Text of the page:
While I have my own strong personal preference for a so-called suspended deck with a fixed bearing tonearm and a moving coil cartridge, I accept that there are other very well sounding solutions on the market.
If you are new to turntables, I would also recommend that you get help with getting the geometry right and setting up the turntable properly. I have always done it myself, and it is not hard. But you need to know what you are doing and you need some patience. A good dealer will do this for you.
Gotcha. I need to look for a good turntable and a pair of speakers that don’t colour the sound. Anything else?
Yes, definitely, but you also need to make sure you have the appropriate amplification. You see, a cartridge produces an electrical signal that’s very weak and it requires a dedicated, strong, low noise and non-linear amplification.
Turntable with passive speakers
The non-linear amplification is due to the so-called RIAA equalization curve which de-emphasizes the bass notes during recording, allowing closer spacing of record grooves and hence more playing time. It also boosts the high frequencies so the playback mirror image correction reduces surface noise. On playback, the cartridge pre-amplifier reverses the RIAA curve to flatten out the frequencies again - restoring the bass notes to normal and reducing the high frequencies to normal while reducing the inherent background hiss produced by the stylus contacting an imperfect vinyl surface.
Some amplifiers do have a dedicated phono cartridge signal input option, but you can also choose to buy a separate, dedicated phono pre-amp designed specifically for handling the very delicate phono cartridge signal. If you are serious about your vinyl, I would always recommend this option.
Okay, for my sake, can you go through it one more time? If I want to get started with vinyl and passive speaker, I would need?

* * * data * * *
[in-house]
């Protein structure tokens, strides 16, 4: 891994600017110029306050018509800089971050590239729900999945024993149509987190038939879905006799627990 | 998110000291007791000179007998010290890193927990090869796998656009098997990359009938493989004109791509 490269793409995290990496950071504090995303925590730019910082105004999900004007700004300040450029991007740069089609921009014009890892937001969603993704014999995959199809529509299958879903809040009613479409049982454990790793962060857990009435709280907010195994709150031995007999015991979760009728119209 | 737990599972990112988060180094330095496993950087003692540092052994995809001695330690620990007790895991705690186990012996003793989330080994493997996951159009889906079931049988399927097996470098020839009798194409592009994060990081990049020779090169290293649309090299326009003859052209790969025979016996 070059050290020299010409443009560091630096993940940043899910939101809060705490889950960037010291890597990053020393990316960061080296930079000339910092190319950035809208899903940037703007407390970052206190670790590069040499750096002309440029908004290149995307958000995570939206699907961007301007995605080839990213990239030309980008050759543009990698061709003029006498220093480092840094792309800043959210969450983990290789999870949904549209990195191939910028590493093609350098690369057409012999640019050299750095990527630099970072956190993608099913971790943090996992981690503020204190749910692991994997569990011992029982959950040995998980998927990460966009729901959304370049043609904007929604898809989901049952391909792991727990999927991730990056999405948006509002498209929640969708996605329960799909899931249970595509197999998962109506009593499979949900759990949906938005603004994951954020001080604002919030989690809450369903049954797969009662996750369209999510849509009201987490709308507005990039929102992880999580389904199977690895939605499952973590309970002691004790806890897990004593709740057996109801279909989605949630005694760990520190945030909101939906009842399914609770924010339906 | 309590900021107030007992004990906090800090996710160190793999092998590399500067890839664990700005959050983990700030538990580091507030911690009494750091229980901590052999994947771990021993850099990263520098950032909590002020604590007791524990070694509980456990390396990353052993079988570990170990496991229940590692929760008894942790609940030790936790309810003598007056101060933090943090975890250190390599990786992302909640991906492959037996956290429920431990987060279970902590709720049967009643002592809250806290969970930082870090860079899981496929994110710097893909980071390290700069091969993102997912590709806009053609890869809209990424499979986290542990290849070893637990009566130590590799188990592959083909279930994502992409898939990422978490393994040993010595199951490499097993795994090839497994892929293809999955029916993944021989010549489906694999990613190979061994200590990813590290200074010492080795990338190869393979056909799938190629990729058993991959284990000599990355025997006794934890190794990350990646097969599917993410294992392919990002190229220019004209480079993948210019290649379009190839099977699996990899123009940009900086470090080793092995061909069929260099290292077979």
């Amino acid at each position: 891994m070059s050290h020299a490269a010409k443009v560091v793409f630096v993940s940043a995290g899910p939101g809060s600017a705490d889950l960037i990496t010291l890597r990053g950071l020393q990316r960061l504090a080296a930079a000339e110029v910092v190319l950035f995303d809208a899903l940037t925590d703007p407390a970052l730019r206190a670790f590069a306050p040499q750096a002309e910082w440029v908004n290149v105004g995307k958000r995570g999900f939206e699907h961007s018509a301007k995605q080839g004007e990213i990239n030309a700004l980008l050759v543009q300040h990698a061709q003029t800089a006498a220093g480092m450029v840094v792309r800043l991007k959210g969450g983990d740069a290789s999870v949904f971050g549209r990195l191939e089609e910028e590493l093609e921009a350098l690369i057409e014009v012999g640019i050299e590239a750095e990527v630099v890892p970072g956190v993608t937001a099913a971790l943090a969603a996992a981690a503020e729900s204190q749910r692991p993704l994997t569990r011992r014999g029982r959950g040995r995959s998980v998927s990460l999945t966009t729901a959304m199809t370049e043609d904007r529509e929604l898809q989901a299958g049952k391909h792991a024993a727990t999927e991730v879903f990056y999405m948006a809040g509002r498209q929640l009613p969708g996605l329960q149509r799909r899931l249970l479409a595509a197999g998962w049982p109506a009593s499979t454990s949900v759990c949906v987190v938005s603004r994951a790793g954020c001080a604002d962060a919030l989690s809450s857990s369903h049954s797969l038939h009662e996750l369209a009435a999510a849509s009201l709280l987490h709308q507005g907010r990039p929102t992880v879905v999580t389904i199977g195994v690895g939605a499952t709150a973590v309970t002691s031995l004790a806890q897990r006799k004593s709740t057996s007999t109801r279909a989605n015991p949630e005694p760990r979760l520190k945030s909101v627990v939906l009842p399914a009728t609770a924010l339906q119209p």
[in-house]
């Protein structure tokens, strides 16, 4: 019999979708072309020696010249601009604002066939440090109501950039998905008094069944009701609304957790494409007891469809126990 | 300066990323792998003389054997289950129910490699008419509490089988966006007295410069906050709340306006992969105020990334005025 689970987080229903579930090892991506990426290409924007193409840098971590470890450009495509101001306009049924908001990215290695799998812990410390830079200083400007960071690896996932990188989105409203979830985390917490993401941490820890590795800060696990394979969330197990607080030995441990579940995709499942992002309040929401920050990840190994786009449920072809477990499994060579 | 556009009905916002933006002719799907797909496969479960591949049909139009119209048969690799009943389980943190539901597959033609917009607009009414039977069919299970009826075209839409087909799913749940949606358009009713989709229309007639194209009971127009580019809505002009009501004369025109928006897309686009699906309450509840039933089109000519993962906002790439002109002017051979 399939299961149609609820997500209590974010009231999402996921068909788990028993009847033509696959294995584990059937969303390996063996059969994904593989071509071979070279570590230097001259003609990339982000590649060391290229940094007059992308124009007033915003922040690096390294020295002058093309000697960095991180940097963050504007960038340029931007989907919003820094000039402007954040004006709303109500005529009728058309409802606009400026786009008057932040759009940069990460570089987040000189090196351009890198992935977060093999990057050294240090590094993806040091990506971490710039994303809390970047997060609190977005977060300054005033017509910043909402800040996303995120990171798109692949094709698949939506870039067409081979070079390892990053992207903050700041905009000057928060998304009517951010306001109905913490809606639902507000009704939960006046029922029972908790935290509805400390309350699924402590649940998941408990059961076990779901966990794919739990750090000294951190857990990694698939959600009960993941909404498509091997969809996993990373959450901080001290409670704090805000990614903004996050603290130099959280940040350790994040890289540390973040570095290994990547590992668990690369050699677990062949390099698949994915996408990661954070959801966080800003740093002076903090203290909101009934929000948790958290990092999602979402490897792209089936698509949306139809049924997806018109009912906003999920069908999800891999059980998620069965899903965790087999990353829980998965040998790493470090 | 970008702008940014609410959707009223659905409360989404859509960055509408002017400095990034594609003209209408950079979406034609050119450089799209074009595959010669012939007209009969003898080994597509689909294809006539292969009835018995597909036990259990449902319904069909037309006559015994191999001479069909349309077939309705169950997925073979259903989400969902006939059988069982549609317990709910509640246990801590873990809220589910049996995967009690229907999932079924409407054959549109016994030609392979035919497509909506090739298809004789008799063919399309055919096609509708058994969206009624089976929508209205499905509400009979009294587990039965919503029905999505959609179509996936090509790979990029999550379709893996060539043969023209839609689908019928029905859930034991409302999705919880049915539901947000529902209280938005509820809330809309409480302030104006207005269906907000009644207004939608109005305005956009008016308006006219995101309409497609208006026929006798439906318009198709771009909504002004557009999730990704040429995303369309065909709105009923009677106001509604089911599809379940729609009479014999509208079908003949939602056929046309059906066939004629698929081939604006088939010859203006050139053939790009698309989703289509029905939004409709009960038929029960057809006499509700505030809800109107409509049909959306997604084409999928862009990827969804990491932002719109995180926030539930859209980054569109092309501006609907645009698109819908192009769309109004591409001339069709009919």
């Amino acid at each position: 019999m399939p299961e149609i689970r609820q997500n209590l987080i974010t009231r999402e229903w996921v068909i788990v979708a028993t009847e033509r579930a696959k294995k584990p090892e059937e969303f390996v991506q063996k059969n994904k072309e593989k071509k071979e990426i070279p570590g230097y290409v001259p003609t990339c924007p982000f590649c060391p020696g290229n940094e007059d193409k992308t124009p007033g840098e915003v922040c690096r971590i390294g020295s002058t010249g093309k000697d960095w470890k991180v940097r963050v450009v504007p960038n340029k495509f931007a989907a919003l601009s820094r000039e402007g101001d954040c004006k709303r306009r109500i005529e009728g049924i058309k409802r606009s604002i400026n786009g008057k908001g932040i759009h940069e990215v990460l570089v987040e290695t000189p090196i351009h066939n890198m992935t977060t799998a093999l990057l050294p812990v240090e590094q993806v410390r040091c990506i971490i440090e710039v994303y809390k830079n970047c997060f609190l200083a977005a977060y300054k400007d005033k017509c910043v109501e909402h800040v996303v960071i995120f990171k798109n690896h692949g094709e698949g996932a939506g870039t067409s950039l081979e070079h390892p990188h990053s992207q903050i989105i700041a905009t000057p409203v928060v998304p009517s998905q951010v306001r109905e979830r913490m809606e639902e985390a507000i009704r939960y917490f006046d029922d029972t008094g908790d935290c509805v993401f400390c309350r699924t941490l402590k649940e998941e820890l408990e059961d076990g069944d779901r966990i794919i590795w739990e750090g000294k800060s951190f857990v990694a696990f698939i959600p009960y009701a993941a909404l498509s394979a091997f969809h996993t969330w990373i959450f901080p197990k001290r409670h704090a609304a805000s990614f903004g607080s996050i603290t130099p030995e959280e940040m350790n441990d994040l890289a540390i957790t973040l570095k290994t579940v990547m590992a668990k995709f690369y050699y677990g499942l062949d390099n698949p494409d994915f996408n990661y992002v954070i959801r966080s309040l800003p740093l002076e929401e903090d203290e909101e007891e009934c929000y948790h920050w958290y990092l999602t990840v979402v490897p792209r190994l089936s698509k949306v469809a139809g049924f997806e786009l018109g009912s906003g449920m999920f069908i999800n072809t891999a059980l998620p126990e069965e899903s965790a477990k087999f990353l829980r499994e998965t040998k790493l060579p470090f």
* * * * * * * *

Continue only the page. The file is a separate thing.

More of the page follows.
With passive speakers, you need to get the traditional type of amplification for your loudspeakers as always. You could go for either an integrated amplifier solution with both a pre- and power-amp module in one or buy pre-amp and power-amp separately. There are plenty of good solutions for both.
Turntable with active speakers
You also need the turntable for your vinyl records. But, you must have special amplification for the weak phono output signal from the cartridge. Some pre-amplifiers do have a phono input. If yours doesn’t – or you feel it’s not good enough – you should obtain a dedicated phono amplifier. Connect it all using quality cables and you are good to go. And yes, I do have my own preferences, but there is an abundance of options on the market.
What if I wanted to cut down on some of the boxes and go for active speakers instead?
The wonderful thing about active speakers is all of the opportunities they give us: tailor made amplification for each driver, ability to play around in the digital domain, and in many cases wireless music transfer.
But, even though they have built-in amplifiers you still need to make sure they have a phono input option for the cartridge. Active speakers will amplify a line-level signal, but not the phono signal you get from a turntable. That means you need to buy a phono pre-amp to go between the turntable and your speakers. You can also hook up the phono pre-amp to a wireless box and add some flexibility to the system that way.
Many vinyl record purists will be horrified at the idea of digitizing your analogue signal - and I myself prefer not to -, but the objective here is not to preach but rather ensure more music lovers get to experience and enjoy the wonderful world of vinyl records.
No matter what you choose always remember that an audio playback system is a chain and that no chain is stronger that its weakest link. A good audio system consists of components that are well matched and work well together. Just like a good car consists of an engine, gearbox and chassis that are matched to work well together.
This is your chance to ask a question
In the next episode of Ask the Expert, Claus P. Rasmussen is ready to answer any questions you have about integrating turntables with loudspeakers. This is your opportunity to ask the question you’ve been burning to get answered. Head on back to Facebook and post your questions, and we will fit as many as possible into the next episode of Ask the Expert. Make sure to follow us on Facebook, YouTube and sign up for our newsletter to get notified as soon as it airs.